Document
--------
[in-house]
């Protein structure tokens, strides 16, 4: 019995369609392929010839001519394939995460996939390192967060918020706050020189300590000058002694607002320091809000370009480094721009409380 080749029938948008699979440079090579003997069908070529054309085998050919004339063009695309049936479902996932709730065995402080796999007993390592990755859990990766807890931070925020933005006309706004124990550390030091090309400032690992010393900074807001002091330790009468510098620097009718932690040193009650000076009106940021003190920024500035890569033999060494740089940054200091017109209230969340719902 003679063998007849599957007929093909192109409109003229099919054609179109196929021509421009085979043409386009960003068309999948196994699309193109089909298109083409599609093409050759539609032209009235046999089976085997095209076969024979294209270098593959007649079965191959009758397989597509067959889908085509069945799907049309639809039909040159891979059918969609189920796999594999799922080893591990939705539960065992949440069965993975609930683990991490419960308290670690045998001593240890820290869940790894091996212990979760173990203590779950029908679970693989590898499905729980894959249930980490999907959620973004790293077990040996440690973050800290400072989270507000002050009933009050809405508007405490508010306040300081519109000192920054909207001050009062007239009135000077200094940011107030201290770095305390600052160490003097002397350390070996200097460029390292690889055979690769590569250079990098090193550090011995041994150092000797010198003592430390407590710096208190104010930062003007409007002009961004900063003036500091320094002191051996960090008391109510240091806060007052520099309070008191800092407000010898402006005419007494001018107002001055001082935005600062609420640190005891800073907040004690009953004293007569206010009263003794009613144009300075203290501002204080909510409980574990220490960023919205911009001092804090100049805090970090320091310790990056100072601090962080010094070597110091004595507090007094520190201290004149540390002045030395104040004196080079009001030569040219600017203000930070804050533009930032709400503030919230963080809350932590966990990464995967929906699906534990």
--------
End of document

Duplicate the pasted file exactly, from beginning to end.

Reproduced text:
[in-house]
């Protein structure tokens, strides 16, 4: 019995369609392929010839001519394939995460996939390192967060918020706050020189300590000058002694607002320091809000370009480094721009409380 080749029938948008699979440079090579003997069908070529054309085998050919004339063009695309049936479902996932709730065995402080796999007993390592990755859990990766807890931070925020933005006309706004124990550390030091090309400032690992010393900074807001002091330790009468510098620097009718932690040193009650000076009106940021003190920024500035890569033999060494740089940054200091017109209230969340719902 003679063998007849599957007929093909192109409109003229099919054609179109196929021509421009085979043409386009960003068309999948196994699309193109089909298109083409599609093409050759539609032209009235046999089976085997095209076969024979294209270098593959007649079965191959009758397989597509067959889908085509069945799907049309639809039909040159891979059918969609189920796999594999799922080893591990939705539960065992949440069965993975609930683990991490419960308290670690045998001593240890820290869940790894091996212990979760173990203590779950029908679970693989590898499905729980894959249930980490999907959620973004790293077990040996440690973050800290400072989270507000002050009933009050809405508007405490508010306040300081519109000192920054909207001050009062007239009135000077200094940011107030201290770095305390600052160490003097002397350390070996200097460029390292690889055979690769590569250079990098090193550090011995041994150092000797010198003592430390407590710096208190104010930062003007409007002009961004900063003036500091320094002191051996960090008391109510240091806060007052520099309070008191800092407000010898402006005419007494001018107002001055001082935005600062609420640190005891800073907040004690009953004293007569206010009263003794009613144009300075203290501002204080909510409980574990220490960023919205911009001092804090100049805090970090320091310790990056100072601090962080010094070597110091004595507090007094520190201290004149540390002045030395104040004196080079009001030569040219600017203000930070804050533009930032709400503030919230963080809350932590966990990464995967929906699906534990």